Those Wild Wyndhams: Three sisters at the heart of power
Can it be said in any meaningful way that England any longer has a ruling class? Certainly, we still have a political class. The prime minister and leader of the opposition went to the same university and have followed similar pathways to government. Moreover, the combination of inherited wealth and the right kind of education still counts for something in this land.
Finally, we do still possess an aristocracy, although these days — despite their great wealth — our dukes, marquesses and earls tend to maintain a low profile. They cannot really be said any longer to ‘govern’ us.
A hundred years ago, things were different. Just how different can be glimpsed in the pages of Claudia Renton’s fascinating book about the Wyndham sisters, a trio of late-Victorian society belles whose connections, through marriage and by love affair, constituted a veritable web of power at the heart of the British establishment.
The political establishment at that time was divided between Liberal and Tory, and the principal families habitually intermarried. In a significant way, everyone of importance belonged to the same caste.
Granddaughters of the Earl and Countess of Egremont, the Wyndham girls grew up in a notionally Tory environment. Mary, the eldest of the three, married the heir of the Earl of Wemyss, a Scottish peer of fabulous wealth. Meanwhile, her lifelong lover was Arthur Balfour, nephew of the Tory prime minister Lord Salisbury. In the early years of the 20th century he was to become prime minister himself (a charming if not a particularly effective one).
The connection of Pamela, the youngest sister — reputedly the most beautiful of the three — was with the Liberals. She was married to Edward Tennant, whose sister Margot married the future Liberal prime minister Asquith. The connections with Liberalism didn’t stop there. Earlier, she had been engaged to the heir of the Marquess of Queensberry. Like his brother, Lord Alfred Douglas, this man turned out to be homosexual, and shot himself. His lover, it was said, was another Liberal prime minister, the Earl of Rosebery.
None of these differences of political allegiance prevented the sisters from liking each other or staying in each other’s houses. They were ‘The Souls’ after all (the name they christened themselves): an inner elite. Their country mansions — Clouds, Stanway, Babraham, Gosford — form an essential backdrop to the tale: one of comfort and ease, buffered by a retinue of servants.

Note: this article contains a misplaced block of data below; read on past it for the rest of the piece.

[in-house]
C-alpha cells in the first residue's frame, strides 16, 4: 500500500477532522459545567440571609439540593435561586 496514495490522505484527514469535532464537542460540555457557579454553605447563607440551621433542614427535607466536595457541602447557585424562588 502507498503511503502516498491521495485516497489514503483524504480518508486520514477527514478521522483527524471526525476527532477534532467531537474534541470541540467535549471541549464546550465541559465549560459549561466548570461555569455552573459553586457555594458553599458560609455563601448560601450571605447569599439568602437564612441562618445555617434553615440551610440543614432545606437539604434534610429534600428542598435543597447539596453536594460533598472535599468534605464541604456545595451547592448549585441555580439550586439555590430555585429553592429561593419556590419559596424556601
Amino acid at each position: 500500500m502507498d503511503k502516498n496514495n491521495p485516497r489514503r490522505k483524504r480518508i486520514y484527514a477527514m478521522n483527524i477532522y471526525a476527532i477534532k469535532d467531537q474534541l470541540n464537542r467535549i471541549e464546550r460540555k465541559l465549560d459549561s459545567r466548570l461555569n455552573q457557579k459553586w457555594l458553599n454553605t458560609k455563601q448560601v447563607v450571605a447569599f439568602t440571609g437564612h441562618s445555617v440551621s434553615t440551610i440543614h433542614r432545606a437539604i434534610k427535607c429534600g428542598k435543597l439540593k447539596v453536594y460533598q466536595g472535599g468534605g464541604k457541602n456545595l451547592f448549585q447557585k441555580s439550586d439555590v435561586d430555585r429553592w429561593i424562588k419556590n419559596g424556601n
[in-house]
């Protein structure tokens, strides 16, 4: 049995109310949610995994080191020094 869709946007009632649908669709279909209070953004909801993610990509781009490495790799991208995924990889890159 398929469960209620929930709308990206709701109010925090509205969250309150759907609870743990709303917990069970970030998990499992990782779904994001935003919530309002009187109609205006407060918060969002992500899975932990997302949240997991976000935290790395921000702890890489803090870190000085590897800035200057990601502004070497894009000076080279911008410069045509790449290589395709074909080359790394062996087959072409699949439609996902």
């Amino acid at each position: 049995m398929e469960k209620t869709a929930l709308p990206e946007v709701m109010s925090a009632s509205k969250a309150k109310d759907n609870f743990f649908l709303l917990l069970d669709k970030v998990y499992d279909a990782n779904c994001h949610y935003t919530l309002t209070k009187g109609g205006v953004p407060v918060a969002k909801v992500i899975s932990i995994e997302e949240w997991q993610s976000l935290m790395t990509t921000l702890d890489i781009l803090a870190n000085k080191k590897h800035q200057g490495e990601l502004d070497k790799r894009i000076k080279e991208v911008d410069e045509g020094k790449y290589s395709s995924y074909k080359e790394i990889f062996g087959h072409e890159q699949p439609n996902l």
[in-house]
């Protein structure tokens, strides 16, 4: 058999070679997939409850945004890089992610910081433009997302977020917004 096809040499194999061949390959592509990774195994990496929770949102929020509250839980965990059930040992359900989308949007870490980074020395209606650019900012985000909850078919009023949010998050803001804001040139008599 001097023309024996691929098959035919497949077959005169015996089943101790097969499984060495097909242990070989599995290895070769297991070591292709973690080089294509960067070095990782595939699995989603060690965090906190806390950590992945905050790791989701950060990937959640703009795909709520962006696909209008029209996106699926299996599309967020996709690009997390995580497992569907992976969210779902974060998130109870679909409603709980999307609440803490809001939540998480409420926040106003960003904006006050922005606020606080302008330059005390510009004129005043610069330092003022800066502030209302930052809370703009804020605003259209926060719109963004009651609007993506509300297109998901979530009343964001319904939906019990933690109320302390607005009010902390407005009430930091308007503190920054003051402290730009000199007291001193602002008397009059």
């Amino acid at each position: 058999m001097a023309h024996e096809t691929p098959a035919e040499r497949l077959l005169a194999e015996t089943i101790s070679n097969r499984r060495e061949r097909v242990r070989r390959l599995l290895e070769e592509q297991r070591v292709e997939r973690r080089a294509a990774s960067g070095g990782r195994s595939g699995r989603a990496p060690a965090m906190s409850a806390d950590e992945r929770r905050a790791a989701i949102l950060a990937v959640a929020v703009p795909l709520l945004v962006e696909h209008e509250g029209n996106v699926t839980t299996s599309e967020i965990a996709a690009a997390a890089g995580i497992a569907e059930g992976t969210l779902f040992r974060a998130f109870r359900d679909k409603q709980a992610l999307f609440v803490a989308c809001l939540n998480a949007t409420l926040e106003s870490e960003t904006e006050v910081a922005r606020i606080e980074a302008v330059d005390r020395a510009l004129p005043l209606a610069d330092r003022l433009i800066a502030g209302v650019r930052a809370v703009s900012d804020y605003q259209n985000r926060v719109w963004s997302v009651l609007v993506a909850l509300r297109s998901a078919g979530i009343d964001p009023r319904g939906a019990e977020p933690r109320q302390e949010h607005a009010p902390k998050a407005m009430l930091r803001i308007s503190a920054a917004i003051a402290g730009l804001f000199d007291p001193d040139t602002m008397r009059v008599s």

Renton (a barrister by profession — this is her first book) tells the tale expertly and sympathetically. The influence the sisters exerted was of necessity ‘behind the scenes’ — none of the sisters had much time for the suffragists — but it is the skill of the book to show that they were no less intelligent than their menfolk in assessing the affairs of the land, and in making shrewd, helpful judgements about politics.
Eccentric characters enliven the pages: Wilfred Scawen Blunt, for example. A kinsman of the family, he was a handsome ‘anti-imperialist’ adventurer who dressed in Arab clothing and lived for part of the year among Bedouins. When he wasn’t in Egypt he made himself at home with the Wyndhams.
Years before our story begins, he had seduced their mother; now he began to fix his attention upon Mary. Renton’s description of the episode in which he lures her off to an oasis in the desert and charms her into bed under the noses of his wife, the governess and a pack of assorted children almost defies belief in its recklessness and contempt for bourgeois mores. Yet the incident happened; indeed, a child was conceived out of the adventure.
The boy at issue, Yvo, grew up to face the sacrifices of all of his generation in the Great War. A nineteen-year-old platoon commander, he was killed leading his men over the top. A year later his older brother, Lord Elcho, an officer with the Gloucesters, died in a skirmish in Palestine. Their cousin Edward (‘Bim’), Pamela’s son, was shot dead by a sniper at a late stage of the battle of the Somme.
That war put an end to the influence of the Souls. New forces were awake in society. Renton’s book, which skilfully commemorates a pre-revolutionary douceur de vivre vanished now beyond recall, ends on a suitable note of sobriety.